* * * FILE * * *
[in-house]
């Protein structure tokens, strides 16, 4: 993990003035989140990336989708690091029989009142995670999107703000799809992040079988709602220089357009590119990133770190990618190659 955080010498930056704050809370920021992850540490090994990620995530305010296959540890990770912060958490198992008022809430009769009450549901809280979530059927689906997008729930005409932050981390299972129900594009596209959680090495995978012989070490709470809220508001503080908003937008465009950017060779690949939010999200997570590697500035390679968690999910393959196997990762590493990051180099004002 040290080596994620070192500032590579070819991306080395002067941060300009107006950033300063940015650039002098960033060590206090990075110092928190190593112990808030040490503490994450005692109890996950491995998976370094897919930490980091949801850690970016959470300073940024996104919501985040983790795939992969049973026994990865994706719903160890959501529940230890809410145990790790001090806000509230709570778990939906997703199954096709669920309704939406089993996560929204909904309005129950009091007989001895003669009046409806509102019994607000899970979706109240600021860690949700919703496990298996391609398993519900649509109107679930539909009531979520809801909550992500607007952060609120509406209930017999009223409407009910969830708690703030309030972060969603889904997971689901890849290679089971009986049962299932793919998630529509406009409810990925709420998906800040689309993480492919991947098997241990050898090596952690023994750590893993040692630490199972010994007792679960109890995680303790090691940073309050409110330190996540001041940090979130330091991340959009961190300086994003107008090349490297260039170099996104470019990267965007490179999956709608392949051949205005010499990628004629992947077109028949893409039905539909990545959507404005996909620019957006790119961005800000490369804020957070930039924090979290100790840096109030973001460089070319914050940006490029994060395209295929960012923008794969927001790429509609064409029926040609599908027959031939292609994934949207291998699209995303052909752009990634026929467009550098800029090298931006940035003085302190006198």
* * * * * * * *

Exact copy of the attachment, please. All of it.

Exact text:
[in-house]
């Protein structure tokens, strides 16, 4: 993990003035989140990336989708690091029989009142995670999107703000799809992040079988709602220089357009590119990133770190990618190659 955080010498930056704050809370920021992850540490090994990620995530305010296959540890990770912060958490198992008022809430009769009450549901809280979530059927689906997008729930005409932050981390299972129900594009596209959680090495995978012989070490709470809220508001503080908003937008465009950017060779690949939010999200997570590697500035390679968690999910393959196997990762590493990051180099004002 040290080596994620070192500032590579070819991306080395002067941060300009107006950033300063940015650039002098960033060590206090990075110092928190190593112990808030040490503490994450005692109890996950491995998976370094897919930490980091949801850690970016959470300073940024996104919501985040983790795939992969049973026994990865994706719903160890959501529940230890809410145990790790001090806000509230709570778990939906997703199954096709669920309704939406089993996560929204909904309005129950009091007989001895003669009046409806509102019994607000899970979706109240600021860690949700919703496990298996391609398993519900649509109107679930539909009531979520809801909550992500607007952060609120509406209930017999009223409407009910969830708690703030309030972060969603889904997971689901890849290679089971009986049962299932793919998630529509406009409810990925709420998906800040689309993480492919991947098997241990050898090596952690023994750590893993040692630490199972010994007792679960109890995680303790090691940073309050409110330190996540001041940090979130330091991340959009961190300086994003107008090349490297260039170099996104470019990267965007490179999956709608392949051949205005010499990628004629992947077109028949893409039905539909990545959507404005996909620019957006790119961005800000490369804020957070930039924090979290100790840096109030973001460089070319914050940006490029994060395209295929960012923008794969927001790429509609064409029926040609599908027959031939292609994934949207291998699209995303052909752009990634026929467009550098800029090298931006940035003085302190006198």